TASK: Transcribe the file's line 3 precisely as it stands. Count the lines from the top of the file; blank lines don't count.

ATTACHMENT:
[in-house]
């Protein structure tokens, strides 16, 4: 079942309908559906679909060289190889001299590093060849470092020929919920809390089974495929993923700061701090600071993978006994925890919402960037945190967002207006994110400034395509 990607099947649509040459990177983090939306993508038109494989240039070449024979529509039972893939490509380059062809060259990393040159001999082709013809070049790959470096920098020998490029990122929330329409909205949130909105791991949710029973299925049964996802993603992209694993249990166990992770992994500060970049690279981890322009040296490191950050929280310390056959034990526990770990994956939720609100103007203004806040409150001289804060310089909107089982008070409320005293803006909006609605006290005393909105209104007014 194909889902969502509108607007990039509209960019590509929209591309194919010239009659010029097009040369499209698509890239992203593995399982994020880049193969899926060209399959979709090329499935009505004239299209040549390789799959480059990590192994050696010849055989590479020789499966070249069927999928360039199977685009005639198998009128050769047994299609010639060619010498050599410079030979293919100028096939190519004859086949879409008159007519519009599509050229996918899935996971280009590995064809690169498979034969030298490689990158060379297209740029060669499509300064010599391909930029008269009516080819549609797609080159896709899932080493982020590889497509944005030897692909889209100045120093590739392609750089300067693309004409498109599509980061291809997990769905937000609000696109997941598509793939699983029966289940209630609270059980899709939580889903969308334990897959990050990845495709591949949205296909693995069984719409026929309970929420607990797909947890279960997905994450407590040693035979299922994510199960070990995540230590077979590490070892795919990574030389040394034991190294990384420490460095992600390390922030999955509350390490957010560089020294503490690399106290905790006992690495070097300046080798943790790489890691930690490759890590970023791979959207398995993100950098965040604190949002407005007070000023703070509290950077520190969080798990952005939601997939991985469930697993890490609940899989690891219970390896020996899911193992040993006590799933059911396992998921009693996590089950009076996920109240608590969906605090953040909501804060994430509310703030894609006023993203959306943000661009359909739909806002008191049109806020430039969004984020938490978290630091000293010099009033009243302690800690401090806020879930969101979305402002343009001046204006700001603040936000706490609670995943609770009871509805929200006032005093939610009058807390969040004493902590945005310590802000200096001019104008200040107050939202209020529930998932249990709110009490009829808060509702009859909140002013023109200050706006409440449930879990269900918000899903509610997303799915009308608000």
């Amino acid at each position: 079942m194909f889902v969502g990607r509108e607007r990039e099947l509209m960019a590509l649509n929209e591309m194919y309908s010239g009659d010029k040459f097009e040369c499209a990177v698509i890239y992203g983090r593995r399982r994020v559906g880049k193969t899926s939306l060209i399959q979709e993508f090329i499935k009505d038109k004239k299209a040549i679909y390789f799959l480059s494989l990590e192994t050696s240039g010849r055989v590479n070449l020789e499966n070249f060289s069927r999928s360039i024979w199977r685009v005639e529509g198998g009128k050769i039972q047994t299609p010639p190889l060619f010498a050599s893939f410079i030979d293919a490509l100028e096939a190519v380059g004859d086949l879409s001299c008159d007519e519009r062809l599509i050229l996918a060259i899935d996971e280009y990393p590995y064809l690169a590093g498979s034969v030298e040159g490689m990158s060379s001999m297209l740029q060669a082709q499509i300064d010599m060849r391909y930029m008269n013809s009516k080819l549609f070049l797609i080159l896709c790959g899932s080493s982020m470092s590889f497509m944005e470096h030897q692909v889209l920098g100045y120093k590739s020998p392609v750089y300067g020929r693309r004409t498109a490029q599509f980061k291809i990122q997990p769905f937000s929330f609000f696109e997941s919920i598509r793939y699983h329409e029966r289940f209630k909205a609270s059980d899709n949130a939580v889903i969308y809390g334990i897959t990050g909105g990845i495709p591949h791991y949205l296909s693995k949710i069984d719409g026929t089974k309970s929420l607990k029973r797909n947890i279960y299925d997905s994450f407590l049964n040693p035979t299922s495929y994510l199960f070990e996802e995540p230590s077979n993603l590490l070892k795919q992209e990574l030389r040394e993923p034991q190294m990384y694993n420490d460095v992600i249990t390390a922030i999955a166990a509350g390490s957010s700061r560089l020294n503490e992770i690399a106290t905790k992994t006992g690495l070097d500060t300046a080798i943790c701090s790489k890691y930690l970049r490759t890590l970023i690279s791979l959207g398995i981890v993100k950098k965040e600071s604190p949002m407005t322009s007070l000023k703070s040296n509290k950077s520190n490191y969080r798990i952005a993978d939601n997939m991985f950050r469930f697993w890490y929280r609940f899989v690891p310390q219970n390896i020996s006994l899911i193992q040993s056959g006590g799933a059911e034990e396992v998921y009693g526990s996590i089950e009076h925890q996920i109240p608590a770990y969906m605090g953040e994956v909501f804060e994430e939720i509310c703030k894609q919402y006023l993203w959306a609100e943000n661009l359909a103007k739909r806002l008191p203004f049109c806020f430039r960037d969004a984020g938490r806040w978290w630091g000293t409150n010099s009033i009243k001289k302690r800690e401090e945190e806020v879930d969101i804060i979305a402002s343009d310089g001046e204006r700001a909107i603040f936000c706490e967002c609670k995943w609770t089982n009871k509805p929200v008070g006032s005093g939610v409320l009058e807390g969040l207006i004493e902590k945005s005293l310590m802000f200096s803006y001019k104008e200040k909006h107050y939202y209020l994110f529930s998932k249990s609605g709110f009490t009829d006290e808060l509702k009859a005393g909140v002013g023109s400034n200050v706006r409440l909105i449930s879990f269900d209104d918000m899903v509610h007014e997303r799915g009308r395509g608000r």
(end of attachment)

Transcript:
């Amino acid at each position: 079942m194909f889902v969502g990607r509108e607007r990039e099947l509209m960019a590509l649509n929209e591309m194919y309908s010239g009659d010029k040459f097009e040369c499209a990177v698509i890239y992203g983090r593995r399982r994020v559906g880049k193969t899926s939306l060209i399959q979709e993508f090329i499935k009505d038109k004239k299209a040549i679909y390789f799959l480059s494989l990590e192994t050696s240039g010849r055989v590479n070449l020789e499966n070249f060289s069927r999928s360039i024979w199977r685009v005639e529509g198998g009128k050769i039972q047994t299609p010639p190889l060619f010498a050599s893939f410079i030979d293919a490509l100028e096939a190519v380059g004859d086949l879409s001299c008159d007519e519009r062809l599509i050229l996918a060259i899935d996971e280009y990393p590995y064809l690169a590093g498979s034969v030298e040159g490689m990158s060379s001999m297209l740029q060669a082709q499509i300064d010599m060849r391909y930029m008269n013809s009516k080819l549609f070049l797609i080159l896709c790959g899932s080493s982020m470092s590889f497509m944005e470096h030897q692909v889209l920098g100045y120093k590739s020998p392609v750089y300067g020929r693309r004409t498109a490029q599509f980061k291809i990122q997990p769905f937000s929330f609000f696109e997941s919920i598509r793939y699983h329409e029966r289940f209630k909205a609270s059980d899709n949130a939580v889903i969308y809390g334990i897959t990050g909105g990845i495709p591949h791991y949205l296909s693995k949710i069984d719409g026929t089974k309970s929420l607990k029973r797909n947890i279960y299925d997905s994450f407590l049964n040693p035979t299922s495929y994510l199960f070990e996802e995540p230590s077979n993603l590490l070892k795919q992209e990574l030389r040394e993923p034991q190294m990384y694993n420490d460095v992600i249990t390390a922030i999955a166990a509350g390490s957010s700061r560089l020294n503490e992770i690399a106290t905790k992994t006992g690495l070097d500060t300046a080798i943790c701090s790489k890691y930690l970049r490759t890590l970023i690279s791979l959207g398995i981890v993100k950098k965040e600071s604190p949002m407005t322009s007070l000023k703070s040296n509290k950077s520190n490191y969080r798990i952005a993978d939601n997939m991985f950050r469930f697993w890490y929280r609940f899989v690891p310390q219970n390896i020996s006994l899911i193992q040993s056959g006590g799933a059911e034990e396992v998921y009693g526990s996590i089950e009076h925890q996920i109240p608590a770990y969906m605090g953040e994956v909501f804060e994430e939720i509310c703030k894609q919402y006023l993203w959306a609100e943000n661009l359909a103007k739909r806002l008191p203004f049109c806020f430039r960037d969004a984020g938490r806040w978290w630091g000293t409150n010099s009033i009243k001289k302690r800690e401090e945190e806020v879930d969101i804060i979305a402002s343009d310089g001046e204006r700001a909107i603040f936000c706490e967002c609670k995943w609770t089982n009871k509805p929200v008070g006032s005093g939610v409320l009058e807390g969040l207006i004493e902590k945005s005293l310590m802000f200096s803006y001019k104008e200040k909006h107050y939202y209020l994110f529930s998932k249990s609605g709110f009490t009829d006290e808060l509702k009859a005393g909140v002013g023109s400034n200050v706006r409440l909105i449930s879990f269900d209104d918000m899903v509610h007014e997303r799915g009308r395509g608000r």